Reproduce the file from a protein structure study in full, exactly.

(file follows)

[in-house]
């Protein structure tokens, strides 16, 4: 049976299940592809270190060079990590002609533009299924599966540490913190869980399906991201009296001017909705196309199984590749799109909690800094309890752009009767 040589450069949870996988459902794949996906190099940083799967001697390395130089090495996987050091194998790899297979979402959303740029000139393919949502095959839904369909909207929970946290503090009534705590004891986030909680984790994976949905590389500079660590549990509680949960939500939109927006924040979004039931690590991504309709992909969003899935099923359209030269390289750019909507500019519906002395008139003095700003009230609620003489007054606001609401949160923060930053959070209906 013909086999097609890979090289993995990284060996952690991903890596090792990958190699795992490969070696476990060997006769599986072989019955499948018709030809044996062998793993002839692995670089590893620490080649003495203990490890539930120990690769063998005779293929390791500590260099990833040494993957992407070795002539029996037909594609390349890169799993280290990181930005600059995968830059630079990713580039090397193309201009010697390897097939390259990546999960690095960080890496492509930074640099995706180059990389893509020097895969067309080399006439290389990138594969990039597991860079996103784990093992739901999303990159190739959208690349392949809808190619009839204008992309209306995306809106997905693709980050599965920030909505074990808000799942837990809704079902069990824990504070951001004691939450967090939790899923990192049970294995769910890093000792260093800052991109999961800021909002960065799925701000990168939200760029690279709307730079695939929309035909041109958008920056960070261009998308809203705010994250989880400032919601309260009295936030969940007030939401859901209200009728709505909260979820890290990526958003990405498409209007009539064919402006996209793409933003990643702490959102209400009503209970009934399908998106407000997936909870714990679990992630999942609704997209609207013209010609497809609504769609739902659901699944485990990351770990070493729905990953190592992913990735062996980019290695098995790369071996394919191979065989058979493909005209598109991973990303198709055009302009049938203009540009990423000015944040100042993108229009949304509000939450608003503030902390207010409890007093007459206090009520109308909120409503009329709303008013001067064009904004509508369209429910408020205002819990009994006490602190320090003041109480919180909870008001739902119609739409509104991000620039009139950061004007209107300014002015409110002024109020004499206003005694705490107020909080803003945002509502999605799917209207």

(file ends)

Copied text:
[in-house]
């Protein structure tokens, strides 16, 4: 049976299940592809270190060079990590002609533009299924599966540490913190869980399906991201009296001017909705196309199984590749799109909690800094309890752009009767 040589450069949870996988459902794949996906190099940083799967001697390395130089090495996987050091194998790899297979979402959303740029000139393919949502095959839904369909909207929970946290503090009534705590004891986030909680984790994976949905590389500079660590549990509680949960939500939109927006924040979004039931690590991504309709992909969003899935099923359209030269390289750019909507500019519906002395008139003095700003009230609620003489007054606001609401949160923060930053959070209906 013909086999097609890979090289993995990284060996952690991903890596090792990958190699795992490969070696476990060997006769599986072989019955499948018709030809044996062998793993002839692995670089590893620490080649003495203990490890539930120990690769063998005779293929390791500590260099990833040494993957992407070795002539029996037909594609390349890169799993280290990181930005600059995968830059630079990713580039090397193309201009010697390897097939390259990546999960690095960080890496492509930074640099995706180059990389893509020097895969067309080399006439290389990138594969990039597991860079996103784990093992739901999303990159190739959208690349392949809808190619009839204008992309209306995306809106997905693709980050599965920030909505074990808000799942837990809704079902069990824990504070951001004691939450967090939790899923990192049970294995769910890093000792260093800052991109999961800021909002960065799925701000990168939200760029690279709307730079695939929309035909041109958008920056960070261009998308809203705010994250989880400032919601309260009295936030969940007030939401859901209200009728709505909260979820890290990526958003990405498409209007009539064919402006996209793409933003990643702490959102209400009503209970009934399908998106407000997936909870714990679990992630999942609704997209609207013209010609497809609504769609739902659901699944485990990351770990070493729905990953190592992913990735062996980019290695098995790369071996394919191979065989058979493909005209598109991973990303198709055009302009049938203009540009990423000015944040100042993108229009949304509000939450608003503030902390207010409890007093007459206090009520109308909120409503009329709303008013001067064009904004509508369209429910408020205002819990009994006490602190320090003041109480919180909870008001739902119609739409509104991000620039009139950061004007209107300014002015409110002024109020004499206003005694705490107020909080803003945002509502999605799917209207």